Resistant to Water, Stains, and Scratches
The water resistance of vinyl flooring makes it an ideal option for humid environments such as kitchens and bathrooms. However, we often forget how wet an entryway can actually get. Anything from dripping umbrellas to muddy sneakers can leave a foyer soaking. This is why vinyl is also a great choice for entrance areas, with an advantage over laminate and hardwood floors which aren’t as waterproof. Vinyl additionally has stain and scratch-resistant properties which allow it to protect the entrance from heavy foot traffic.
In addition to being resistant to scratches, vinyl flooring — specifically planks — is known to be extremely durable and can almost last a lifetime. As a matter of fact, a lot of vinyl plank manufacturers will even provide a lifetime warranty for their products. In terms of longevity, this material can actually compete with hardwood flooring; and unlike most wooden floors, it is impervious to termites.
Easy to Clean and Maintain
Vinyl is among the easiest flooring materials to clean and maintain. A damp piece of cloth is mostly what you’d need to clean up mud and dirt brought in from outside. Also, regularly vacuuming and sweeping the vinyl floor in your entryway is usually enough to keep it spick and span.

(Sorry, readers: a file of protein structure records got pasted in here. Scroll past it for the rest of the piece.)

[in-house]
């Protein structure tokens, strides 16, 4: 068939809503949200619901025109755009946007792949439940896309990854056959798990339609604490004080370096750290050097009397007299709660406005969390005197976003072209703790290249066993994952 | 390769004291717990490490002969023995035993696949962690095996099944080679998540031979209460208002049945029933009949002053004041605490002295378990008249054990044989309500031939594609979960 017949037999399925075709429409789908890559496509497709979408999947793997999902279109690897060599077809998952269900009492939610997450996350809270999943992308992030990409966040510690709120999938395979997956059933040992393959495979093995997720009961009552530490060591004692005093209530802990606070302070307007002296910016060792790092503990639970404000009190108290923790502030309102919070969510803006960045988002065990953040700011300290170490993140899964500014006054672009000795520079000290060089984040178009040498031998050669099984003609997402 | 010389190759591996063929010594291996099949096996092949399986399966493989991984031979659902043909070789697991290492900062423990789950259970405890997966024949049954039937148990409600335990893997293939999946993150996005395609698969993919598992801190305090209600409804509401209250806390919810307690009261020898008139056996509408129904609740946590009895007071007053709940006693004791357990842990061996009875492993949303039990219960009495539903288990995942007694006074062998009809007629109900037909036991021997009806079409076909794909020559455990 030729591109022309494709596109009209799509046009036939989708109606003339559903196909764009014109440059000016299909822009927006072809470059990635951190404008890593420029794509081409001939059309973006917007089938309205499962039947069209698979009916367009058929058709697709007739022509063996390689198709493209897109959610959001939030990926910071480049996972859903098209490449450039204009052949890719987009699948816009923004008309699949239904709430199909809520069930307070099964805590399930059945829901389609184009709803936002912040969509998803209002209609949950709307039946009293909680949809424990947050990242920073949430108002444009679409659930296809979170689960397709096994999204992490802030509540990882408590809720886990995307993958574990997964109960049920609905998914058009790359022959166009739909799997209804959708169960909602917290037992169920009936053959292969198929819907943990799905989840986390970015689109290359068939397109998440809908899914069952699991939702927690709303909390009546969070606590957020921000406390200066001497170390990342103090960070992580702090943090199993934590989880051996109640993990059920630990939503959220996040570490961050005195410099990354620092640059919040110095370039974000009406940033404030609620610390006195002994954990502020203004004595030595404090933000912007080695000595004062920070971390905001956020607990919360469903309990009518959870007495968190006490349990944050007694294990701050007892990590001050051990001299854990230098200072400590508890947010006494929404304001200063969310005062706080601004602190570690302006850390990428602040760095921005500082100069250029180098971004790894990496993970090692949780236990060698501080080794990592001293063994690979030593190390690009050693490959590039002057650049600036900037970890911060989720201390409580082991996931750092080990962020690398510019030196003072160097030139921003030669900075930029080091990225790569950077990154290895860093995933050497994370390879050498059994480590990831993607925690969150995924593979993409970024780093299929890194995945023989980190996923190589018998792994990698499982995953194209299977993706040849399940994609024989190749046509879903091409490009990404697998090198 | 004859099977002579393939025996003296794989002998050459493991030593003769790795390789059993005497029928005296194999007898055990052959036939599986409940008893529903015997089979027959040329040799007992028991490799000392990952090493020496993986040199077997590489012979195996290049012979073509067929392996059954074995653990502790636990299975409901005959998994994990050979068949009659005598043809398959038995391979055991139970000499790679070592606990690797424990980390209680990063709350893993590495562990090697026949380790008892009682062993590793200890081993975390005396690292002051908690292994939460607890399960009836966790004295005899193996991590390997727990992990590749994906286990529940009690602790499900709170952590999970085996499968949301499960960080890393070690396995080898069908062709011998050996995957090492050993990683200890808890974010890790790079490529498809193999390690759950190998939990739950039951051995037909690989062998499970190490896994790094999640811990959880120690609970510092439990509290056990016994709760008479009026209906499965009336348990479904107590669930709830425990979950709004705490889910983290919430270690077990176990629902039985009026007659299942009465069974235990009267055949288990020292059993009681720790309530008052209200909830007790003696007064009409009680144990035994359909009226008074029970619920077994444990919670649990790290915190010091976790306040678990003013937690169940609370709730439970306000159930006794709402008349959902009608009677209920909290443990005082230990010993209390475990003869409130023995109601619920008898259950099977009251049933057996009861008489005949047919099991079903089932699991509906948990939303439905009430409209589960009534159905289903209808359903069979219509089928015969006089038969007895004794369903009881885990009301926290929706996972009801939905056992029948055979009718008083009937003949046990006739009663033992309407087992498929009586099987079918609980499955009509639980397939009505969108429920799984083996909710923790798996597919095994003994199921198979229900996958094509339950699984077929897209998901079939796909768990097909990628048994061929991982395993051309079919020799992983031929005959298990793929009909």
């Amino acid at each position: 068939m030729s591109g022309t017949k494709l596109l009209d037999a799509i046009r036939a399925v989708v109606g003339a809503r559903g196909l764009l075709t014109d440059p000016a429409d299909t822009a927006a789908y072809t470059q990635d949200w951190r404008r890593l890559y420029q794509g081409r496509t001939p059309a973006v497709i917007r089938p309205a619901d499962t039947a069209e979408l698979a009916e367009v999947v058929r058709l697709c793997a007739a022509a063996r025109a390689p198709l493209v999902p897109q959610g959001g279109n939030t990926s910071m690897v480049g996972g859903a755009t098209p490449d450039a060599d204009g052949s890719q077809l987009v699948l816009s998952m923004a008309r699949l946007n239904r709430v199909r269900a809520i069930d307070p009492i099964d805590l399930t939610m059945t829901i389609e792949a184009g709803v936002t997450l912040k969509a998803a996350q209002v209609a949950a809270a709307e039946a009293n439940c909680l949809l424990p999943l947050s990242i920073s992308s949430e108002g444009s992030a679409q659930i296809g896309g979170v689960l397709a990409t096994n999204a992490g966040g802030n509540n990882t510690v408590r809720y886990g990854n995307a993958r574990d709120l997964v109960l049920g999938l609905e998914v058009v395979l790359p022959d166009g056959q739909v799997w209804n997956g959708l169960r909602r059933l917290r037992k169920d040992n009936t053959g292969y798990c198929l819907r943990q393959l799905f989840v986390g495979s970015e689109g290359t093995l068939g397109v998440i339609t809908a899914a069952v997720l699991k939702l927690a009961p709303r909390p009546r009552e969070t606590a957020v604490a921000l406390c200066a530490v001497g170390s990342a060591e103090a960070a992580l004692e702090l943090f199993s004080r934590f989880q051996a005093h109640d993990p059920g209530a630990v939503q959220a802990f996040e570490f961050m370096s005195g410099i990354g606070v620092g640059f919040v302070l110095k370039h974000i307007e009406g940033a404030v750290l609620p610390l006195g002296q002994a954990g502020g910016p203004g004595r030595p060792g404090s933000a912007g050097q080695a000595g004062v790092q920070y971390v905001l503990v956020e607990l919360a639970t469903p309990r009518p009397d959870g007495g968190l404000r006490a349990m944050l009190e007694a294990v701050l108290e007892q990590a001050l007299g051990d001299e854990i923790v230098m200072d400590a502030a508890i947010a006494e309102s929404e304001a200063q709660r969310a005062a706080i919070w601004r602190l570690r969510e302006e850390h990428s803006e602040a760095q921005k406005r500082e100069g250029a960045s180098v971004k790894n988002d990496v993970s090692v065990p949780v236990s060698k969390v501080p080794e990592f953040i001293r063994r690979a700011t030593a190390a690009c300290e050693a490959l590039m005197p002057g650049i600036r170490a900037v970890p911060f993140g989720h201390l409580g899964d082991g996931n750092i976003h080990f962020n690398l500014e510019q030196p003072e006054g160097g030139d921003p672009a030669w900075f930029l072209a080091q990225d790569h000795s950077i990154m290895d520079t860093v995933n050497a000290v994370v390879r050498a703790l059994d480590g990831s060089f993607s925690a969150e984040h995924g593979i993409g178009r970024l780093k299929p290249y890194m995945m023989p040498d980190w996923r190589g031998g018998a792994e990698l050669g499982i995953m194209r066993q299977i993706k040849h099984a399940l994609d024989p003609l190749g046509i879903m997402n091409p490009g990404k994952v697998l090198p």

Costing between $2 and $5 per square foot, with installation and all, vinyl flooring is a steal — as opposed to hardwood which has a bigger flooring price tag of $10 per square foot on average. Bear in mind that vinyl is also cheaper to clean and maintain than other flooring materials. And if your budget is really tight, you may find an economical option in sheet vinyl.
Easy to Install
The vinyl flooring industry has seen a great deal of development over the years, resulting in a product that’s easy to install. Compared to the unwieldy sheets that vinyl was once available in, the tiles and planks you see today are DIY-friendly and don’t require any hammering, sawing, or adhesives. Whether you’re going for luxury vinyl tiles (LVT) or sheet vinyl (also known as vinyl rolls), the DIY installation method is fairly quick and simple. Many of today’s brands offer a self-adhesive vinyl that you can simply press onto a clean and dry subfloor.